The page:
Trying to categorize the different “free trial mechanisms” was a bit tricky due to the plenty considerations that should be taken in mind: what is the target market? What model does the system support – B2C? B2B? Enterprise? How complicated are the business values that the SaaS offering present (Social software requires less setup info than financial software)? Etc.

Finally I decided to categorize the products I tested, by the visitors’ effort needed to convert, hence the duration till the new visitor converts to a new user. Categorizing by this feature doesn’t means that faster is better, it is just faster. This segmentation might not fit to all the different SaaS offerings:

  1. Small – Registration straight from the www site homepage, with almost no setup actions.
  2. Medium – The free trial process requires switching through several pages in the “www site” (I use this term to talk about the marketing website of the product).
  3. Large – The free trial process includes jumping to the mail box in order to complete the registration stage and login to the application.
  4. Extra Large – The free trial process doesn’t end with login to the application and the visitor will need to wait for someone to return a call.

Visitor efforts on free trial conversion.png

Most of the applications I tested fit into the 2nd and the 3rd categories. I am sure that some of those vendors can improve the process easiness by stepping up to the 1st category or at least move from the 3rd to the 2nd. There are several considerations in belonging to the 4th like the maturity of the product, some of the young vendors will want to have a personal touch with their visitors on the alpha phase to understand their potential market needs. Some vendors will not want to reveal the application on a free trial due to competition. I also heard some saying that for enterprise software solutions free trial is not part of the customer acquisition process, for my opinion this approach holds a lack of vision.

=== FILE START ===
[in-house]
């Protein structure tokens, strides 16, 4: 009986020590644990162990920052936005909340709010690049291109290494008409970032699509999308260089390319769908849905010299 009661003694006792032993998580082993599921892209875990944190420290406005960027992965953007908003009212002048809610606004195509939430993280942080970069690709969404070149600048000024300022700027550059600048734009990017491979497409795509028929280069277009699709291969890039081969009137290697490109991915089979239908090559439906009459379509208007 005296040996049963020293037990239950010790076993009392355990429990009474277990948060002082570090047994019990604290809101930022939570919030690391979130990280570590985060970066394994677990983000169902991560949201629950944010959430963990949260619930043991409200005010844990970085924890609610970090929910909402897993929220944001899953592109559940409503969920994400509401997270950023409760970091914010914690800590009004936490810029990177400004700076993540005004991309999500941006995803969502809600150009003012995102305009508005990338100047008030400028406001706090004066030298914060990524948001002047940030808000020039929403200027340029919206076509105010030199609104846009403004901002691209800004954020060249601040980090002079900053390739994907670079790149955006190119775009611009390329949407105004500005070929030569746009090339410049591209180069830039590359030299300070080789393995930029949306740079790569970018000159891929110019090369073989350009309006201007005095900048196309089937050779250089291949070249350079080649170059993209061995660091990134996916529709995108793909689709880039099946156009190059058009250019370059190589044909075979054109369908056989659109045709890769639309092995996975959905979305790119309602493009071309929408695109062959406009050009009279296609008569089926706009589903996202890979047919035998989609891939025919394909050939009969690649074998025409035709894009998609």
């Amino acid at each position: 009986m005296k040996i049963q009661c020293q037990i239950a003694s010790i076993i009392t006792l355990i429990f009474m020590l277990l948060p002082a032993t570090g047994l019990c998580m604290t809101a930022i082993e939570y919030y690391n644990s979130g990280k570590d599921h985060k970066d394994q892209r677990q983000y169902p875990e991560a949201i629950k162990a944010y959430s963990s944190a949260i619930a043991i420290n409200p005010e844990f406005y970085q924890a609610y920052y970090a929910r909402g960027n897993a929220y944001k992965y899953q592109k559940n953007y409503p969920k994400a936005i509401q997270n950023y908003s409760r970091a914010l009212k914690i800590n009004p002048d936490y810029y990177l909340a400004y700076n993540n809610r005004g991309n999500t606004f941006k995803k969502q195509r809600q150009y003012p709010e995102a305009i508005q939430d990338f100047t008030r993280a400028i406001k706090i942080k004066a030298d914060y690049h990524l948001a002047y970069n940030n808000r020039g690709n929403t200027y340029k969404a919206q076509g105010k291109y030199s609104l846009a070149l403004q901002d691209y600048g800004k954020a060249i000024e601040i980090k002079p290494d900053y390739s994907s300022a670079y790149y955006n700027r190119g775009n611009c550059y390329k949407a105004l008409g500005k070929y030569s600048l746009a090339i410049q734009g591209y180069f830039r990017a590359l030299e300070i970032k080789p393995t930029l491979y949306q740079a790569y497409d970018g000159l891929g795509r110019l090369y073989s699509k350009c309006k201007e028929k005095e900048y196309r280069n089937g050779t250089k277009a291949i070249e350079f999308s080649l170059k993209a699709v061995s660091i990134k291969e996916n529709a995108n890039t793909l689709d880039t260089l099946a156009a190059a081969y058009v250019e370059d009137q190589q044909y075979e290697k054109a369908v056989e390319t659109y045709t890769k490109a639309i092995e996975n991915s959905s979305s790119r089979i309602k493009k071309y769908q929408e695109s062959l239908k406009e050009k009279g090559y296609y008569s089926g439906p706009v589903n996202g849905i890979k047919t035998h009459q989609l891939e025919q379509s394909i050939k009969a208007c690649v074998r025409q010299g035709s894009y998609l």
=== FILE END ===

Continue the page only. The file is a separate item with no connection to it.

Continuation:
The free trial 3 steps model

Your visitors don’t want to spend time if the service’s value is not clear and they will not mind spending time if the value presented is clear to fit to their needs. Most of the free trials jumps I tested can be entered into “the free trial 3 steps model” including 3 pages, that the visitor goes through at the free trial sign-up procedure.

> > > > > 1. The WWW homepage

Clarizen Free Trial Button

Make sure that the www homepage presents the application’s basic values in a glance and give an option to drill down to read more. Make sure to know your audience’s needs, not only the specifics you can help them with, and provide an appealing and relevant content. Use graphics creative design to catch your visitors’ eyes and social tools to strengthen the communication with them. There are no limits to the creativity that you can present here, think out of the “Salesforce free trial box” and don’t forget to measure your visitors’ habits.